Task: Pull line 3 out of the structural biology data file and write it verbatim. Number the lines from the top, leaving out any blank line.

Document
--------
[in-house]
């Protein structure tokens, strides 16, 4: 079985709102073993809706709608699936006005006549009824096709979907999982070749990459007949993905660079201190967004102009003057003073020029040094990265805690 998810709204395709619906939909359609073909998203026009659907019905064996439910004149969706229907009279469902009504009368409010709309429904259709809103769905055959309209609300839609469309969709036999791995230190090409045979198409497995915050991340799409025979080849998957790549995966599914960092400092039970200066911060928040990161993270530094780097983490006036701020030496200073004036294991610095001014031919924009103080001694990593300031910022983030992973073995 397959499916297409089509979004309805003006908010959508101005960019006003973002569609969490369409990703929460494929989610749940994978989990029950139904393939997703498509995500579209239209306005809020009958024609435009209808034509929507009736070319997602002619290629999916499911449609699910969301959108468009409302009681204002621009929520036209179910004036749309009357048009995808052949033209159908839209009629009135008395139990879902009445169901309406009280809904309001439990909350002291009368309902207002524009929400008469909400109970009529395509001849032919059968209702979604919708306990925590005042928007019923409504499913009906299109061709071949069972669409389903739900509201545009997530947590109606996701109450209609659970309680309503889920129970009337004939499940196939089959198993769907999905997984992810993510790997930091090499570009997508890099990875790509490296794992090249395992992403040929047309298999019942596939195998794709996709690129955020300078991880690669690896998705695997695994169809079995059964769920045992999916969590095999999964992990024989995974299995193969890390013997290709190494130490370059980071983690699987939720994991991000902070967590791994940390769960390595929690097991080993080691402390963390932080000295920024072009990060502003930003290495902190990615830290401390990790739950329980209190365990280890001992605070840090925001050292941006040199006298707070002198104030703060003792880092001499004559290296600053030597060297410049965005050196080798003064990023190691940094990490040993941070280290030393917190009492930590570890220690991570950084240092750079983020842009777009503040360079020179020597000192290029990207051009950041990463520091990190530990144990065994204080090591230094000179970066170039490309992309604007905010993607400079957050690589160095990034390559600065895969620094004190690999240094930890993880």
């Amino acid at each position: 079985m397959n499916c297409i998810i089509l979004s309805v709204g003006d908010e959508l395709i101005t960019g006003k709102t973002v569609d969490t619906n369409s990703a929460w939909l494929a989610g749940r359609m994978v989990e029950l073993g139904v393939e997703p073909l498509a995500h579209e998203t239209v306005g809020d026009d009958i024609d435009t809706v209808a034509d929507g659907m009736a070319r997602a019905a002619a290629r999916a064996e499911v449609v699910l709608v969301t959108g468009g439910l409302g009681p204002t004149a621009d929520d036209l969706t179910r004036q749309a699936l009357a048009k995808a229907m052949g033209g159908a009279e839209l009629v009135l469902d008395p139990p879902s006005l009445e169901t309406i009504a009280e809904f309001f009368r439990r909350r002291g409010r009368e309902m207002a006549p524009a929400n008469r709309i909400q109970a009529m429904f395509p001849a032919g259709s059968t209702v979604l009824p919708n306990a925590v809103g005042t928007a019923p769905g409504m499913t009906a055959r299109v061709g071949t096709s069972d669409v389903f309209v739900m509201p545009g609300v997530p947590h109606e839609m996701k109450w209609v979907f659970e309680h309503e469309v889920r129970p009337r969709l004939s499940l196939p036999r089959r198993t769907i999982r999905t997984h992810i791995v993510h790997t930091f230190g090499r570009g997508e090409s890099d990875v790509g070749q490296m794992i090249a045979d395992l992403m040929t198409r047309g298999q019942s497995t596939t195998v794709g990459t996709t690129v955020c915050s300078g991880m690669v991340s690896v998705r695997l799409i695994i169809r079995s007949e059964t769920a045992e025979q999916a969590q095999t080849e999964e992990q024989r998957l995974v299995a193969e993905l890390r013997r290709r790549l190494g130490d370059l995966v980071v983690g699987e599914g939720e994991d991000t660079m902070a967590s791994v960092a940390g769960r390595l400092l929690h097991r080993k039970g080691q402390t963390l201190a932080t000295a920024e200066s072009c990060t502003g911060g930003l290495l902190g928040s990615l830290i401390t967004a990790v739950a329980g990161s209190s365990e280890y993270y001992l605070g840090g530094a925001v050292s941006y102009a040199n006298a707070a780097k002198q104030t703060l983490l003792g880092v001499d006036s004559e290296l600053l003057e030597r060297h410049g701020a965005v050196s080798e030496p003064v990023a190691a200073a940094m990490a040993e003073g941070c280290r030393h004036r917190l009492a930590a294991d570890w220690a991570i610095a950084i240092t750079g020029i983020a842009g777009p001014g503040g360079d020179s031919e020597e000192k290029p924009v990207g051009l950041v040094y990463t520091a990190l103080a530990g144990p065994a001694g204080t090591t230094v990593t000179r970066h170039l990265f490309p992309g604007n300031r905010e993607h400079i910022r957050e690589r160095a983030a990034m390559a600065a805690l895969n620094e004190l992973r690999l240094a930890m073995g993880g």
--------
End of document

């Amino acid at each position: 079985m397959n499916c297409i998810i089509l979004s309805v709204g003006d908010e959508l395709i101005t960019g006003k709102t973002v569609d969490t619906n369409s990703a929460w939909l494929a989610g749940r359609m994978v989990e029950l073993g139904v393939e997703p073909l498509a995500h579209e998203t239209v306005g809020d026009d009958i024609d435009t809706v209808a034509d929507g659907m009736a070319r997602a019905a002619a290629r999916a064996e499911v449609v699910l709608v969301t959108g468009g439910l409302g009681p204002t004149a621009d929520d036209l969706t179910r004036q749309a699936l009357a048009k995808a229907m052949g033209g159908a009279e839209l009629v009135l469902d008395p139990p879902s006005l009445e169901t309406i009504a009280e809904f309001f009368r439990r909350r002291g409010r009368e309902m207002a006549p524009a929400n008469r709309i909400q109970a009529m429904f395509p001849a032919g259709s059968t209702v979604l009824p919708n306990a925590v809103g005042t928007a019923p769905g409504m499913t009906a055959r299109v061709g071949t096709s069972d669409v389903f309209v739900m509201p545009g609300v997530p947590h109606e839609m996701k109450w209609v979907f659970e309680h309503e469309v889920r129970p009337r969709l004939s499940l196939p036999r089959r198993t769907i999982r999905t997984h992810i791995v993510h790997t930091f230190g090499r570009g997508e090409s890099d990875v790509g070749q490296m794992i090249a045979d395992l992403m040929t198409r047309g298999q019942s497995t596939t195998v794709g990459t996709t690129v955020c915050s300078g991880m690669v991340s690896v998705r695997l799409i695994i169809r079995s007949e059964t769920a045992e025979q999916a969590q095999t080849e999964e992990q024989r998957l995974v299995a193969e993905l890390r013997r290709r790549l190494g130490d370059l995966v980071v983690g699987e599914g939720e994991d991000t660079m902070a967590s791994v960092a940390g769960r390595l400092l929690h097991r080993k039970g080691q402390t963390l201190a932080t000295a920024e200066s072009c990060t502003g911060g930003l290495l902190g928040s990615l830290i401390t967004a990790v739950a329980g990161s209190s365990e280890y993270y001992l605070g840090g530094a925001v050292s941006y102009a040199n006298a707070a780097k002198q104030t703060l983490l003792g880092v001499d006036s004559e290296l600053l003057e030597r060297h410049g701020a965005v050196s080798e030496p003064v990023a190691a200073a940094m990490a040993e003073g941070c280290r030393h004036r917190l009492a930590a294991d570890w220690a991570i610095a950084i240092t750079g020029i983020a842009g777009p001014g503040g360079d020179s031919e020597e000192k290029p924009v990207g051009l950041v040094y990463t520091a990190l103080a530990g144990p065994a001694g204080t090591t230094v990593t000179r970066h170039l990265f490309p992309g604007n300031r905010e993607h400079i910022r957050e690589r160095a983030a990034m390559a600065a805690l895969n620094e004190l992973r690999l240094a930890m073995g993880g």